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Bayou Profile | MG Farms

By Nathan Coker
In Bayou Profile
Mar 30th, 2023

article by April Honaker
photography by Kelly Moore Clark

Crawfish have a long history of cultural and culinary significance in Louisiana that dates back to the 1700s. During that time, the French-speaking Acadians were displaced from Canada and settled in large numbers west of New Orleans. They soon began eating crawfish because they needed a reliable food source, and the mudbugs were plentiful and not too hard to collect. 

For many years, crawfish were little more than a good source of dietary protein among Cajuns, but that changed in 1960 when Breaux Bridge hosted the first annual crawfish festival.  The festival was so well received that the popularity of crawfish skyrocketed. During this new era, the tiny crustaceans found themselves appearing in growing numbers in the boiling pots and on the tables of people from many different backgrounds and even in restaurants. 

Today, according to one online list, more than 30 restaurants in Lafayette serve crawfish during crawfish season. Indeed, few Louisianans can say they’ve never attended a crawfish boil or tasted crawfish etouffee. 

Alongside this rise in crawfish popularity came a rise in commercial crawfish farming. Over time, demand for the lowly mudbug has spread beyond Louisiana’s borders throughout the country and even around the world. For this reason, crawfish now have a big impact on the Louisiana economy. According to Ron Smith of Farm Progress, crawfish are now responsible for an impact of greater than $423 million in Louisiana. 

In September of 2020, Molly and James Thomas became contributors to this impact. The Thomases purchased MG Vermillion Farms, an established crawfish farm at that time, and they are now in their third crawfish season. According to James, the farm has about 1700 crawfish traps, and it takes about 2 full days to fish the whole farm, more if it’s producing a lot. But the farm is much more than a crawfish farm to the Thomases.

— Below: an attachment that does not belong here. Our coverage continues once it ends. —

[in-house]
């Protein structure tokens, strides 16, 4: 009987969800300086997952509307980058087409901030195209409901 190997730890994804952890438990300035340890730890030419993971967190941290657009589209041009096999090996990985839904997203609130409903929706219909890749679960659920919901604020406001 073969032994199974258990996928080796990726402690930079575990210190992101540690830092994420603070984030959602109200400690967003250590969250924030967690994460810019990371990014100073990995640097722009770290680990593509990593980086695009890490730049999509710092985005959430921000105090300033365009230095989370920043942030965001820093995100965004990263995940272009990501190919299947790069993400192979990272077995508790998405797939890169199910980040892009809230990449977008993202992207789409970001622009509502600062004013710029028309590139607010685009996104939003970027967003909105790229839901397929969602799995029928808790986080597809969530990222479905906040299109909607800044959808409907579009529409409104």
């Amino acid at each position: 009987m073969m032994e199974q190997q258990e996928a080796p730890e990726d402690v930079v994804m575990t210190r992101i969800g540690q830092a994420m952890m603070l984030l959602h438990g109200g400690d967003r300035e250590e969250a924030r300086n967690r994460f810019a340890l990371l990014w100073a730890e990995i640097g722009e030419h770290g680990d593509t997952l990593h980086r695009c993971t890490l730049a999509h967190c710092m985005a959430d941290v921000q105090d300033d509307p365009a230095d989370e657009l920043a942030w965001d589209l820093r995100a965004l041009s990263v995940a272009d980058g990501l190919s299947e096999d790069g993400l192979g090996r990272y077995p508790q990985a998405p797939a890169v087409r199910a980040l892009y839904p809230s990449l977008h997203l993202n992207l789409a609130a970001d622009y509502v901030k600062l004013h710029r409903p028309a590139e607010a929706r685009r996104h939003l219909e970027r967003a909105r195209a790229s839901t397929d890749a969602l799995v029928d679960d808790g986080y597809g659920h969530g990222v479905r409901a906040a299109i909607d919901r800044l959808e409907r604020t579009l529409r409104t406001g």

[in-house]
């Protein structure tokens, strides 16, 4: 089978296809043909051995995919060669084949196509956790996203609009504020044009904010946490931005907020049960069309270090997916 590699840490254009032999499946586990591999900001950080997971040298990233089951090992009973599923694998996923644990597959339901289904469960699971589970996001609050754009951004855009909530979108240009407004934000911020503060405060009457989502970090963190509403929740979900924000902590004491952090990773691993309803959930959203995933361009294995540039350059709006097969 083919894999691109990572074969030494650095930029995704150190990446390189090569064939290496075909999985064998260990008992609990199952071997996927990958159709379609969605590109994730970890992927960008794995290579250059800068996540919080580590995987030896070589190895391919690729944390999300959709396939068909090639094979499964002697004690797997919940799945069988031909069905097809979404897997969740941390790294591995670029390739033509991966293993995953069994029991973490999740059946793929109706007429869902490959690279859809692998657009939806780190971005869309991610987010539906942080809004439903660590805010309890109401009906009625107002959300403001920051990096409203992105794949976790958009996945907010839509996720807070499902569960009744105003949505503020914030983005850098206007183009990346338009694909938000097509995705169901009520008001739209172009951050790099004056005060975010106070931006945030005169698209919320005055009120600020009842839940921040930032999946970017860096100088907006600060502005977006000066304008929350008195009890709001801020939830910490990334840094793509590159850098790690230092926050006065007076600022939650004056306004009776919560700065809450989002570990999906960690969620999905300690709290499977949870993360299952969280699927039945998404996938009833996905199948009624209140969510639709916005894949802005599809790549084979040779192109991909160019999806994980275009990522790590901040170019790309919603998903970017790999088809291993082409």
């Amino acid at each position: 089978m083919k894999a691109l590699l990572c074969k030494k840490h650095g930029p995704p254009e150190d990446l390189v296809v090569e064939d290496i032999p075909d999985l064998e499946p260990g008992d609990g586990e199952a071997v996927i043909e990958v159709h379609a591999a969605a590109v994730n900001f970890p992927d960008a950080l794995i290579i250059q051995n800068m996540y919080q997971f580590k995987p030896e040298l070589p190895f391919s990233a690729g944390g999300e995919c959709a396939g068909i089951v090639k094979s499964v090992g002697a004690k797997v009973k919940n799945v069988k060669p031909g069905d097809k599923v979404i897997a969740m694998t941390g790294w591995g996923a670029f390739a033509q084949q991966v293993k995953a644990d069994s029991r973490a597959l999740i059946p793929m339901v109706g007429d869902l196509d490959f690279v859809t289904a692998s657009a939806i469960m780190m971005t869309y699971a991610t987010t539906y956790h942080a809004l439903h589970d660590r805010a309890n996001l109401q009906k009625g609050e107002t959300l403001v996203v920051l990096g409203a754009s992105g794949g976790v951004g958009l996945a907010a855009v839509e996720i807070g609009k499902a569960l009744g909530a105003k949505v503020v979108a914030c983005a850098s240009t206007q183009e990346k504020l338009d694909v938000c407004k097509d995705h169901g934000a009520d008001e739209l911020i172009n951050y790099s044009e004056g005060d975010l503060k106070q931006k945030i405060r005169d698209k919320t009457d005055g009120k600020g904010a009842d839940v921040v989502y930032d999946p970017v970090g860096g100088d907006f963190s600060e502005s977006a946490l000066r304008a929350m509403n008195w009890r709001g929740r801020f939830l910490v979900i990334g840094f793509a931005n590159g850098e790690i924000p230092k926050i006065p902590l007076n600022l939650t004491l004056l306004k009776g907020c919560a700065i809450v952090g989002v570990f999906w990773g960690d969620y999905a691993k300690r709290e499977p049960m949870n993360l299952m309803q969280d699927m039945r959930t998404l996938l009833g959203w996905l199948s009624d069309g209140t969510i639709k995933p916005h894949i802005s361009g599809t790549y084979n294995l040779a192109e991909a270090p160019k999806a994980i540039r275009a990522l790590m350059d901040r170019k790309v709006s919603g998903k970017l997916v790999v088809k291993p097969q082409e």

Molly and James both grew up in north Louisiana. James was born and raised in Delhi and grew up on his family’s farm where they grew corn, soy beans, and cotton. Molly was born in Monroe and raised in Rayville. Both of them grew up with a love for the outdoors and developed an unquenchable taste for rural life. 

After some moves to finish their educations, Molly was offered a position in oncology in Lafayette. As a real estate appraiser, James could work virtually anywhere, so the couple moved from Shreveport to Lafayette almost 10 years ago. 

Eventually the pair started yearning for a place to escape from the pressures of work and city life, a place that would remind them more of home and the time they had spent outside during their childhoods. After some years of looking for the right property to serve as a weekend getaway, James found the crawfish farm that they now own. 

He happened onto the property by chance while appraising a nearby property. The for-sale sign out front caught his eye, and he drove in to check it out, met the owner, and went from there. According to James, he and Molly were not really looking for a crawfish farm, but it turned out to be a good fit. “I thought we could make some decent money and have a place to enjoy,” he said, “but making money was not the original plan.”

In the beginning, having a place to escape to was their main priority. “I have a stressful job,” Molly said, “so to be able to go somewhere and just be in nature and not have anything to do except ride the four-wheeler around has been nice.” As Molly pointed out, land doesn’t always pay for itself, so for the Thomases, it was an unexpected blessing that the perfect property for their weekend getaway was also a working crawfish farm. “Having something that’s profitable,” Molly said, “has just been an added bonus.” 

After James found the property, they did not purchase it immediately. It stayed on the market for a while, but James said they eventually settled on a price, and the farm became theirs, equipment and all. 

The previous owner, Russell Dehart, was retiring, so the farm came with everything they needed to keep it going. It had been in Dehart’s family for a long time. Then, over the years, the property was diluted and split up, but Dehart had made some efforts to put at least some of the original pieces back together. 

James said, “It’s just a really neat place.” There was an old homesite that they have now turned into a camp, and they spend most of their weekends there. The site is also home to some really old live oaks. According to Molly, at least two of them are more than 200 years old, and some of them have been twisted and warped by hurricanes, but they continue to stand watch over the property, adding a certain old-world beauty and nostalgia.